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It’s funny that two states that account for just 11 out of 538 electoral votes -- Iowa and New Hampshire -- have such sway over who becomes a party’s front runner, but that appears to be what’s happening. There were no huge surprises in Tuesday’s New Hampshire primary. Mitt Romney was expected to win since he was the governor of neighboring Massachusetts and his family owns a home in New Hampshire. But he didn’t get 50 percent or more of the vote some people said he needed to show that Republicans love Mitt enough to send him to the White House.
If that’s the case, what did we learn from the New Hampshire outcome about what could be important for victories in South Carolina and Florida later this month?
1. Beware the pink slips. Romney needs to be careful in his speeches. At one New Hampshire engagement, he commented that if he’s unhappy with a company’s service, he likes to have the option of “firing” them. Needless to say, his opponents jumped all over that one, especially as it related to his history of corporate takeovers while at Bain Capital. Romney claims he was taken out of context. But even if he was, a candidate who isn’t aware of what a sound-bite like that can do to a candidacy ought to think twice. Maybe that’s why he had a teleprompter brought in for his victory speech?
2. The “kids” love Ron Paul. New Hampshire has a lot of independent voters, and they threw their support to Ron Paul. Interestingly, the bulk of his support came from college students. Can he count on that support in South Carolina? That could be a problem for him, as some states have worked to clamp down on the ability of college students to vote where they go to school. While registered South Carolina college students should still be able to vote there with their college ID later this month, they might not be aware that they can because of the state’s recent high profile efforts to preclude that.
3. “Country First” isn’t working. Jon Huntsman got a lot of applause at the two New Hampshire debates as he focused on the importance of putting country first over one’s own political ambitions. That theme didn’t play as well at the polls as he’d hoped, giving him a third place finish, instead of the second-place runner-up spot he was hoping for. While he says he’s taking the South Carolina primary seriously, the Mandarin-speaking former Utah Governor isn’t polling well in there. But maybe he doesn’t want it to. He looks more like a man who has his eye on 2016 to me.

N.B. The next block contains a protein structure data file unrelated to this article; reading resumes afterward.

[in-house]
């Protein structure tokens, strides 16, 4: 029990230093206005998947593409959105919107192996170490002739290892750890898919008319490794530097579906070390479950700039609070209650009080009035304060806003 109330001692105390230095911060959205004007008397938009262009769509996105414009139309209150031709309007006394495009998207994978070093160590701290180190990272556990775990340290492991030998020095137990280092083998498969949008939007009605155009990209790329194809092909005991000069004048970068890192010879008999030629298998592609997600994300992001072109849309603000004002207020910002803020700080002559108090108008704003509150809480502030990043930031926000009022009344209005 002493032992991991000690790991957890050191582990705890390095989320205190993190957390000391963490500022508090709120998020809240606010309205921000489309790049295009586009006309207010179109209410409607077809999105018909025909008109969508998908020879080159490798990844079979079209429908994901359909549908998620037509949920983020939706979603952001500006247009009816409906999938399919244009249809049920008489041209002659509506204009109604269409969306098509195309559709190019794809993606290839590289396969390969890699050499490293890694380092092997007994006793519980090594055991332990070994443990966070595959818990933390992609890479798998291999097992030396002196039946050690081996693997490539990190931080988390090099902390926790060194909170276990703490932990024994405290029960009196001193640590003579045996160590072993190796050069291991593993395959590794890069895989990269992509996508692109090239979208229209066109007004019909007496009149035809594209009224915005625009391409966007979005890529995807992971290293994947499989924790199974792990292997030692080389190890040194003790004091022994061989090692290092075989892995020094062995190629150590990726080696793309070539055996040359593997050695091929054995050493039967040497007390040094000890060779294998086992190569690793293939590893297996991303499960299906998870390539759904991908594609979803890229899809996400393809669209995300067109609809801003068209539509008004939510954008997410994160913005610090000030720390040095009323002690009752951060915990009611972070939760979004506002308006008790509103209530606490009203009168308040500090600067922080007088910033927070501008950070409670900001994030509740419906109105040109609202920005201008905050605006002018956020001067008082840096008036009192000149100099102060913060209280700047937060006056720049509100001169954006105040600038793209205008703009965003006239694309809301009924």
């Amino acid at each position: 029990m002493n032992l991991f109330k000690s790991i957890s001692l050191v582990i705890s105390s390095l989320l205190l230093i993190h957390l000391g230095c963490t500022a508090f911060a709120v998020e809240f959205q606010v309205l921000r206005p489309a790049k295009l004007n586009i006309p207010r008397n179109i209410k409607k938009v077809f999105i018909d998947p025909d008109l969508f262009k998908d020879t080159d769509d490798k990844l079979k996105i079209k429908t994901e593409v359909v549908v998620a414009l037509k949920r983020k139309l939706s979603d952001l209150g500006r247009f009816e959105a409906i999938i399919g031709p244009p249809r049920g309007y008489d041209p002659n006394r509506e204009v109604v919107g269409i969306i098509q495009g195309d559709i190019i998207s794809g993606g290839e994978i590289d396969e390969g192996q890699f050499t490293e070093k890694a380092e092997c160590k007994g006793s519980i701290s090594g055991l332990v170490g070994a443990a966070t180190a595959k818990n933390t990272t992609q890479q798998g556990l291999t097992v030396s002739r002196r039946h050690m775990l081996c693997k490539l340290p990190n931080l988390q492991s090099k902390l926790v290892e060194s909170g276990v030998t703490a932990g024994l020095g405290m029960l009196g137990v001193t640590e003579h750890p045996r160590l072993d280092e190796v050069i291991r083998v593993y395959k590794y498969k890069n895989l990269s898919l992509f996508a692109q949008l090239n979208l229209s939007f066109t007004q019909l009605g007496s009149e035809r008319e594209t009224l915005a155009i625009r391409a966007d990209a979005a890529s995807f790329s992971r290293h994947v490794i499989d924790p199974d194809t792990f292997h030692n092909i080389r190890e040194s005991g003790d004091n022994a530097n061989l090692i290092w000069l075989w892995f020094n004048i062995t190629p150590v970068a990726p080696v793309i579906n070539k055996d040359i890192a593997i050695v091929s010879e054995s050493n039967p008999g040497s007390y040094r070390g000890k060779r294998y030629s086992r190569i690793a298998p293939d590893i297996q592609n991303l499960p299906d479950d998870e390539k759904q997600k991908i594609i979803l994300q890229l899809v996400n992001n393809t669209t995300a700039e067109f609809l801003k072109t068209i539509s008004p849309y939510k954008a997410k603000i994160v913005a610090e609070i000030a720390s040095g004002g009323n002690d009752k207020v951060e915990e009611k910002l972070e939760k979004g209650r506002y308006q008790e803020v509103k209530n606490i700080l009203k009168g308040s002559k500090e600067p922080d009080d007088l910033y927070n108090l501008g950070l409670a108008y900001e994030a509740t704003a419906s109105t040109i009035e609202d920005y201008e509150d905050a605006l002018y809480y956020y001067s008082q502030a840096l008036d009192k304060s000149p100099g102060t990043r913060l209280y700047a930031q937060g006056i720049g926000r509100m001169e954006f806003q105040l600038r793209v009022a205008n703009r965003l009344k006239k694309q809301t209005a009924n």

4. Newt Gingrich hates Mitt Romney. At least that’s the only inference I can draw after the major attacks the former Congressman from Georgia keeps lobbing at Romney. Gingrich must be pretty steamed over tying for fourth place with the sweater vest candidate, because his campaign is making no secret of the fact that he’s planning all-out war against Romney between now and South Carolina, complete with attack ads portraying Romney as anti-jobs and pro-abortion.
5. The “money bomb” didn’t’ work. Rick Santorum, the almost-winner in the Iowa Caucuses, knew he wasn’t polling as well as he wanted in New Hampshire. So in the days before the primary contest, he launched a “money bomb” effort -- a push to get as many donors as possible in one day to provide a large lump sum to buy more ads. The incentive to contribute? A chance to receive one of Santorum’s now-infamous sweater vests. I guess New Hampshire voters thought they’d need more to stay warm in New England weather than a sweater without sleeves.
6. Someone may soon be heading back to Texas. Rick Perry got a last place finish in New Hampshire, receiving less than one percent of the vote there. Perry has also been on the “attack Romney” bandwagon and mocked Romney’s comments that there were times in his professional life that he himself had feared getting “a pink slip.” That didn’t give Perry the voting boost he’d hoped for, but his fingers are crossed it will in South Carolina, as he continues to talk about Romney eliminating jobs at some factories there and keeps reminding conservative voters of his Christian values.
Do you think we’re in for any surprises in South Carolina? Or do you think Mitt Romney has it in the bag?
You can read more from iVillage contributor Joanne Bamberger at her blog, PunditMom. Joanne is also the author of Mothers of Intention: How Women and Social Media are Revolutionizing Politics in America, which is on sale now at Amazon.com.